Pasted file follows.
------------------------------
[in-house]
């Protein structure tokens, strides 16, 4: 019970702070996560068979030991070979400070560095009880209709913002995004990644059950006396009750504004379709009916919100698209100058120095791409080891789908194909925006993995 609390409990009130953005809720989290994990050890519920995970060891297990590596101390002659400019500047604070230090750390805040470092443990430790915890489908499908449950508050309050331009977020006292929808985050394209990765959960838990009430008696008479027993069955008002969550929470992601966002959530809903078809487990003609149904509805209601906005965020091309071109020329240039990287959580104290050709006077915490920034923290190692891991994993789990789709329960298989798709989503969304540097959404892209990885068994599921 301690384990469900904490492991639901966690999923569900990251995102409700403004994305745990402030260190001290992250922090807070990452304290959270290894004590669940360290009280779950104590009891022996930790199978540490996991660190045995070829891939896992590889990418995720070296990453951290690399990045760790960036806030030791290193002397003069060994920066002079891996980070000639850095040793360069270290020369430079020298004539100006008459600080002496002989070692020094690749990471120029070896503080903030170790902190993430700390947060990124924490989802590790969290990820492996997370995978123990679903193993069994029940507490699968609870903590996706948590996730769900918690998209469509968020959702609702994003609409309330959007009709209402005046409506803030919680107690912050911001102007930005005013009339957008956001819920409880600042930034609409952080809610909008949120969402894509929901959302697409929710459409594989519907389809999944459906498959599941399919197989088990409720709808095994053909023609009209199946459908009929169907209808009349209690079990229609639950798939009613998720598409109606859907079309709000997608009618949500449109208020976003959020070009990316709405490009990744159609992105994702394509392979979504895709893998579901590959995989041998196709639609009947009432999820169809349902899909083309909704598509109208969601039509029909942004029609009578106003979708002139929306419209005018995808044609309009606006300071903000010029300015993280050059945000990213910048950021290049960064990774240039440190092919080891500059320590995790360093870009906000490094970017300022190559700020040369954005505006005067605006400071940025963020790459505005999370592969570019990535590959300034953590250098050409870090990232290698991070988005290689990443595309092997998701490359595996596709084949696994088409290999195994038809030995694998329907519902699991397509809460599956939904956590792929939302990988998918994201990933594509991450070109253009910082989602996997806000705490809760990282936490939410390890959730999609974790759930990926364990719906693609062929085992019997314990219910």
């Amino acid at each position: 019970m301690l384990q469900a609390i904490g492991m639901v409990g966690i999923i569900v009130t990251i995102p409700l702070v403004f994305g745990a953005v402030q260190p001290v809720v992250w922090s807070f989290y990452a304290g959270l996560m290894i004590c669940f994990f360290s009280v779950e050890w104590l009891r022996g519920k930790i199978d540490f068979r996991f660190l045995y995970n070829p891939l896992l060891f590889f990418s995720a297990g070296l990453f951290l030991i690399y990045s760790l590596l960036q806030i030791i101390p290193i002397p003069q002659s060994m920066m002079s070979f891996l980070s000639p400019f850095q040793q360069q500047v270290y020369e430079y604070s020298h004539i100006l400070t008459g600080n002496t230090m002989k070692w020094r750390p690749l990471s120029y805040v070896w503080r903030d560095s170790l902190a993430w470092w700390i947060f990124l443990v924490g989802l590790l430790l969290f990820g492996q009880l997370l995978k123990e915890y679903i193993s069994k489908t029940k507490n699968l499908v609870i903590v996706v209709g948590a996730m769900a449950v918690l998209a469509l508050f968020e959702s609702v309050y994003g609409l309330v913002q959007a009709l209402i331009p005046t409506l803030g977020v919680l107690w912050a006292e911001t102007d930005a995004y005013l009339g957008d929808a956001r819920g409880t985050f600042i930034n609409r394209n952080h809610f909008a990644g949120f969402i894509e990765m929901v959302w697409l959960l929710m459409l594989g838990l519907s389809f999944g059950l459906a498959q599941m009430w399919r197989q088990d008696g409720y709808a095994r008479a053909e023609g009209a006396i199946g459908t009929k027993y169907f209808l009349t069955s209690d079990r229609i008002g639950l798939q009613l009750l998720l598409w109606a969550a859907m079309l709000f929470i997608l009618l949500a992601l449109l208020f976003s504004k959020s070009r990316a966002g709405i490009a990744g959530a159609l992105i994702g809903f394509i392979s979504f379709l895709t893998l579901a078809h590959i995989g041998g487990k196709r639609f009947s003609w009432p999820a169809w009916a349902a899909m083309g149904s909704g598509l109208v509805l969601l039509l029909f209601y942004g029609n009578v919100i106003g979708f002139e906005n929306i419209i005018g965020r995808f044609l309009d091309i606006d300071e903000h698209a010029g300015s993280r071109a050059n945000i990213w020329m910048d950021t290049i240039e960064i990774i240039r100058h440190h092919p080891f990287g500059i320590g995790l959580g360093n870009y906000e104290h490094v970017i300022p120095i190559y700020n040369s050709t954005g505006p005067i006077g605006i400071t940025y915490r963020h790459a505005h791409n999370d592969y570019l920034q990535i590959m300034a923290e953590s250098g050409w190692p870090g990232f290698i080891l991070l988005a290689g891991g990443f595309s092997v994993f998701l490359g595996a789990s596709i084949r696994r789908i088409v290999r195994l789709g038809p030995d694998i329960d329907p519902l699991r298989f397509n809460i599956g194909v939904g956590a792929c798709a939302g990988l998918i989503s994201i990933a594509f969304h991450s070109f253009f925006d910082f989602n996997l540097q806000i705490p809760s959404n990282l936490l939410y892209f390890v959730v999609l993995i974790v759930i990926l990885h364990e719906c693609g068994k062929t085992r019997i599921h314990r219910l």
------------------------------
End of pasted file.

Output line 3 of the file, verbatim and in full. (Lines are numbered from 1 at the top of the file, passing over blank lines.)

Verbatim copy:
């Amino acid at each position: 019970m301690l384990q469900a609390i904490g492991m639901v409990g966690i999923i569900v009130t990251i995102p409700l702070v403004f994305g745990a953005v402030q260190p001290v809720v992250w922090s807070f989290y990452a304290g959270l996560m290894i004590c669940f994990f360290s009280v779950e050890w104590l009891r022996g519920k930790i199978d540490f068979r996991f660190l045995y995970n070829p891939l896992l060891f590889f990418s995720a297990g070296l990453f951290l030991i690399y990045s760790l590596l960036q806030i030791i101390p290193i002397p003069q002659s060994m920066m002079s070979f891996l980070s000639p400019f850095q040793q360069q500047v270290y020369e430079y604070s020298h004539i100006l400070t008459g600080n002496t230090m002989k070692w020094r750390p690749l990471s120029y805040v070896w503080r903030d560095s170790l902190a993430w470092w700390i947060f990124l443990v924490g989802l590790l430790l969290f990820g492996q009880l997370l995978k123990e915890y679903i193993s069994k489908t029940k507490n699968l499908v609870i903590v996706v209709g948590a996730m769900a449950v918690l998209a469509l508050f968020e959702s609702v309050y994003g609409l309330v913002q959007a009709l209402i331009p005046t409506l803030g977020v919680l107690w912050a006292e911001t102007d930005a995004y005013l009339g957008d929808a956001r819920g409880t985050f600042i930034n609409r394209n952080h809610f909008a990644g949120f969402i894509e990765m929901v959302w697409l959960l929710m459409l594989g838990l519907s389809f999944g059950l459906a498959q599941m009430w399919r197989q088990d008696g409720y709808a095994r008479a053909e023609g009209a006396i199946g459908t009929k027993y169907f209808l009349t069955s209690d079990r229609i008002g639950l798939q009613l009750l998720l598409w109606a969550a859907m079309l709000f929470i997608l009618l949500a992601l449109l208020f976003s504004k959020s070009r990316a966002g709405i490009a990744g959530a159609l992105i994702g809903f394509i392979s979504f379709l895709t893998l579901a078809h590959i995989g041998g487990k196709r639609f009947s003609w009432p999820a169809w009916a349902a899909m083309g149904s909704g598509l109208v509805l969601l039509l029909f209601y942004g029609n009578v919100i106003g979708f002139e906005n929306i419209i005018g965020r995808f044609l309009d091309i606006d300071e903000h698209a010029g300015s993280r071109a050059n945000i990213w020329m910048d950021t290049i240039e960064i990774i240039r100058h440190h092919p080891f990287g500059i320590g995790l959580g360093n870009y906000e104290h490094v970017i300022p120095i190559y700020n040369s050709t954005g505006p005067i006077g605006i400071t940025y915490r963020h790459a505005h791409n999370d592969y570019l920034q990535i590959m300034a923290e953590s250098g050409w190692p870090g990232f290698i080891l991070l988005a290689g891991g990443f595309s092997v994993f998701l490359g595996a789990s596709i084949r696994r789908i088409v290999r195994l789709g038809p030995d694998i329960d329907p519902l699991r298989f397509n809460i599956g194909v939904g956590a792929c798709a939302g990988l998918i989503s994201i990933a594509f969304h991450s070109f253009f925006d910082f989602n996997l540097q806000i705490p809760s959404n990282l936490l939410y892209f390890v959730v999609l993995i974790v759930i990926l990885h364990e719906c693609g068994k062929t085992r019997i599921h314990r219910l």